There are two types of challenges in life. The ones we instill upon ourselves and the ones that are put upon us.
I much prefer the former and a couple of weeks ago, my sister Eileen, her husband Tom, my son Sam, and I climbed Mt. Katahdin in Maine. This picture shows me at the top where by my facial expression, you can tell it was quite windy.
For those not familiar with this mountain, it is the highest mountain in Maine at an elevation of 5,269 feet. It is also the official northern terminus of the 2200 mile Appalachian Trail.
When I say that Katahdin goes straight up, I mean it goes straight up. Many hikes I have gone on start out as a pleasant walk through the woods for a mile or so. Gentle meanderings on curving paths with some start of elevation.
Katahdin wasn't built that way. Pretty much from the get go you are on an upward trek. Rocks, rocks, and more rocks start to appear pretty quickly and losing focus could mean tripping and falling. We chose the Abol Trail which was about 9 miles round trip. Based on my sister and brother-in-law's recommendation (they climbed this mountain several times before) we slept in the park the night before the hike and also the night after the hike. This seemed the right choice as starting a hike like this after being in a car for 4 hours (not to mention leaving their house at 2 am) and then getting in a car to drive home another 4 hours sounded brutal. (Not to mention the extra 3 hours from their house in Maine to my house). As far as food, no store bought granola bars for our group (Although my sister did make some amazing granola we had for breakfast the day of the hike). We had homemade soup for dinner, muffins, hummus, bread, baked potatoes, and various snacks. All this good food did add to the weight of our packs though!
As you start to gain elevation and are approaching the tree line, the rocks just get bigger. So big in fact, that you soon find yourself using your hands and feet strategically placed to keep going. Losing focus here could mean a serious injury and worse.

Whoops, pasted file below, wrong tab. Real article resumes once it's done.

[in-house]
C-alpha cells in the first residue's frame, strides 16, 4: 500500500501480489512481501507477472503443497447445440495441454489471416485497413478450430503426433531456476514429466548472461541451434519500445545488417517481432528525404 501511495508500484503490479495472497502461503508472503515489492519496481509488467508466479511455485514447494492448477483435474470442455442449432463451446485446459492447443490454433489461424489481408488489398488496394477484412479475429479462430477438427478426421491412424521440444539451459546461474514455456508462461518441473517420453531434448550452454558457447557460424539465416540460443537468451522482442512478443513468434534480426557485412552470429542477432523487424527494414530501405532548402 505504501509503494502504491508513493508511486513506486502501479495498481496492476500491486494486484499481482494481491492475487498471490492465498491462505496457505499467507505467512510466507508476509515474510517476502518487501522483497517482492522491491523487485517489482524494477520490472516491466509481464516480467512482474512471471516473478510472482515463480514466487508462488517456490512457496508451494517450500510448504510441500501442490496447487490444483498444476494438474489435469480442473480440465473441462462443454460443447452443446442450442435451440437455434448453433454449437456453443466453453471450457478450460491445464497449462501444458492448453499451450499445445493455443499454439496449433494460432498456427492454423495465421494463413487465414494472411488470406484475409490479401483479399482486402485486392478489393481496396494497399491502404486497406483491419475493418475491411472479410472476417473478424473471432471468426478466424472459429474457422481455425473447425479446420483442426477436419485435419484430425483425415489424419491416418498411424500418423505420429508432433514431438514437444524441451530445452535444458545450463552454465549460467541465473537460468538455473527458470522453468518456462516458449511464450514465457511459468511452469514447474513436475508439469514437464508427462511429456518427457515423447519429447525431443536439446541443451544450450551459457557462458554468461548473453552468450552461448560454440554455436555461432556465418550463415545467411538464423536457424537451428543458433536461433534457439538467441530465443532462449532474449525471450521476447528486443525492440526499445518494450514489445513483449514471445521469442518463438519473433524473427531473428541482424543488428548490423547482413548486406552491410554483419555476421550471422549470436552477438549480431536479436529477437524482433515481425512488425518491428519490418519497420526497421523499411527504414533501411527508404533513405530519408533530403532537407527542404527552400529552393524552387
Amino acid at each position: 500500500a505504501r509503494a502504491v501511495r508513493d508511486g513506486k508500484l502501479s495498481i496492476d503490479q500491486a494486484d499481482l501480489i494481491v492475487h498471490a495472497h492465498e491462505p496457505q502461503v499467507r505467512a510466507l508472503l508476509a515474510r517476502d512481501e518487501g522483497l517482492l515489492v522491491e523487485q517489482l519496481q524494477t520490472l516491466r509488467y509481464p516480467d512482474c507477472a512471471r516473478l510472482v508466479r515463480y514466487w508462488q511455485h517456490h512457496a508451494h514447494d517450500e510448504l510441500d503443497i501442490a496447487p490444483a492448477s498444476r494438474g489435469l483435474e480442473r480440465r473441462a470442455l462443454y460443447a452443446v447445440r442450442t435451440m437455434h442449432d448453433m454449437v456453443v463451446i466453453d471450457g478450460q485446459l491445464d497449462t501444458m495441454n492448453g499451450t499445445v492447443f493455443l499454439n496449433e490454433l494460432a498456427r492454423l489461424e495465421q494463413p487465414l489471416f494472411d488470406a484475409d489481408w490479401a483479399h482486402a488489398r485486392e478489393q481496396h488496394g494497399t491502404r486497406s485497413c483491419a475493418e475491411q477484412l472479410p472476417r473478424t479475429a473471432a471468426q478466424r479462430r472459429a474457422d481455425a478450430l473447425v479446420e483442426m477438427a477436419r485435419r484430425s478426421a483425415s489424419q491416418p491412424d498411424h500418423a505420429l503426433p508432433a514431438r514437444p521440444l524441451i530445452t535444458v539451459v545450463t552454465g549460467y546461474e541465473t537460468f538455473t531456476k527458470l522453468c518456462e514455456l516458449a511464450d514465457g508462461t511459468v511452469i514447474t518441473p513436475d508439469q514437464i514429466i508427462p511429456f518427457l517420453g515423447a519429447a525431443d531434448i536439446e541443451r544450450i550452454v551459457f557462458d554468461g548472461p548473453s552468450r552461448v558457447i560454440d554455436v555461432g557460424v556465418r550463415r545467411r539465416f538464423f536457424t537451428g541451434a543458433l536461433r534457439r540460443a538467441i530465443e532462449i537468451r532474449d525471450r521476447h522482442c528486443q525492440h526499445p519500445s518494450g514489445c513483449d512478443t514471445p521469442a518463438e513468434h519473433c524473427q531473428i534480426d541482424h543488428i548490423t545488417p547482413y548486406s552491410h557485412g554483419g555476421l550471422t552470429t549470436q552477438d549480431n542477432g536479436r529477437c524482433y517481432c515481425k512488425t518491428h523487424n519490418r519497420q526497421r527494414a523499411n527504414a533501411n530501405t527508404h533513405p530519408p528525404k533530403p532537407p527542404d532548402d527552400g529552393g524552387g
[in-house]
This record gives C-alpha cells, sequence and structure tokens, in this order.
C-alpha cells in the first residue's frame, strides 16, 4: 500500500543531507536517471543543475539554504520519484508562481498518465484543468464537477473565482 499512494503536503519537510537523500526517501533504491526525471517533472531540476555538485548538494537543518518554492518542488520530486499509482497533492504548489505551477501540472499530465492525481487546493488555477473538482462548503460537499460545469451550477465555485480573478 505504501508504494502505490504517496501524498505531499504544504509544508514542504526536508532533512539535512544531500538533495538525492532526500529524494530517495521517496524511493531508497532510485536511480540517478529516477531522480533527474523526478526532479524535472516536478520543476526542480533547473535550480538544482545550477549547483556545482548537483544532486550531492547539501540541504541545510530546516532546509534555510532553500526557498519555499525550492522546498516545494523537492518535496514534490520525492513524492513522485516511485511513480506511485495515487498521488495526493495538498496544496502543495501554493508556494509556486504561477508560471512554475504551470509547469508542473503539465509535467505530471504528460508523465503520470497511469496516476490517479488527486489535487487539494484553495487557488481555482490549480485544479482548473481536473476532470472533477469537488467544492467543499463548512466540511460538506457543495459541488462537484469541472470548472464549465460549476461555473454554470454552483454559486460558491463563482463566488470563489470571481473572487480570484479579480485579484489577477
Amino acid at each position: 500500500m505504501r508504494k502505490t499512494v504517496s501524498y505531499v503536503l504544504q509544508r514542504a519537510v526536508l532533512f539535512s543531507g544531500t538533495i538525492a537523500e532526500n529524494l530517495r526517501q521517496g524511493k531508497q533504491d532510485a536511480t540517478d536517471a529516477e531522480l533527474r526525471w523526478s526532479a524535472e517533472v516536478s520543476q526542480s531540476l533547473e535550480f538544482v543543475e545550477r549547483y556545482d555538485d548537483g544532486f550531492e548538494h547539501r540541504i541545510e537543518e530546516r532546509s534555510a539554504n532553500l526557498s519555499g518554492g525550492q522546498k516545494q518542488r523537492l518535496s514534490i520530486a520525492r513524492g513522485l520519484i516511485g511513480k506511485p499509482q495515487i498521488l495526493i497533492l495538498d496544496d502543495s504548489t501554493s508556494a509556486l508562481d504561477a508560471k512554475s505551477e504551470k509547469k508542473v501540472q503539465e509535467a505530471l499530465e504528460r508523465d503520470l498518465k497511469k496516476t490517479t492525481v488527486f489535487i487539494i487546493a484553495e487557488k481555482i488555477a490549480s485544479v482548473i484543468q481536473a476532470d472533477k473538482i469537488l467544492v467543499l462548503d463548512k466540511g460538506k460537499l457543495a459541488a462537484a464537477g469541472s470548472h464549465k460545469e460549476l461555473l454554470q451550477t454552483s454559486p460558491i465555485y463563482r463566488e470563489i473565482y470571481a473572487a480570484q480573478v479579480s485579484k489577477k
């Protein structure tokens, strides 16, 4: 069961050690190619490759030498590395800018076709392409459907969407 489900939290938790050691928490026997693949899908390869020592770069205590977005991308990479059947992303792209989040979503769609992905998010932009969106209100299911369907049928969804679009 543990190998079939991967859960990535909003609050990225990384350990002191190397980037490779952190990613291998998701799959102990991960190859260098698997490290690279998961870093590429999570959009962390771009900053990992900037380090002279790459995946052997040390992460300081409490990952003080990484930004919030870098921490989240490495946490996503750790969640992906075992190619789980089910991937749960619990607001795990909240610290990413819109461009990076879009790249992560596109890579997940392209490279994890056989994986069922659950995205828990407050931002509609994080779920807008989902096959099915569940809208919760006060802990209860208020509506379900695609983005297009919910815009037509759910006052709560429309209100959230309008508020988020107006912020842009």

If you look at Katahdin from below it is quite overwhelming due to its vastness and massiveness.
However, by taking one step at a time, you make progress and little by little you approach the summit.
I had trained for this hike for about five months by running in the woods pretty much everyday near my house which has some smaller hills. I also did some outdoor stair climbing to try and get used to climbing. I also did some "bouldering" with my son in the Middlesex Fells. If I did it over again, I would have focused more on the stairs!
Katahdin in itself is breathtaking. The views at the top were just amazing and one other thing I experienced were times of total silence. I mean no sound at all. Even when I meditate in the early morning, I can hear something. At those moments, it really was just me and the mountain.
One other thing I noticed as I put one foot in front of the other. Climbing a mountain like this is similar to other goals in life. If one focused just on the end result of a major goal like saving for college or retirement for example, it would appear overwhelming. Instead, we set up a plan and over time, reach that summit. Just as I couldn't take one giant leap to the summit, one can't be expected to fully fund retirement in a day.
Working with a Certified Financial Planner practitioner is similar to the guidance of a more experienced hiker.
As with all goals in life. It's pretty much one step at a time.
Well, happy trails and stay safe!
P.S. I came across this short clip which looks like they are making a movie of Katahdin. Check it out HERE
As always, please feel free to reach out to me anytime for a conversation. I look forward to helping you reach your goals and challenges! Click HERE to see my calendar or just shoot me an email or give me a call.
In good health.
All the best.
Rick Fingerman, CFP®
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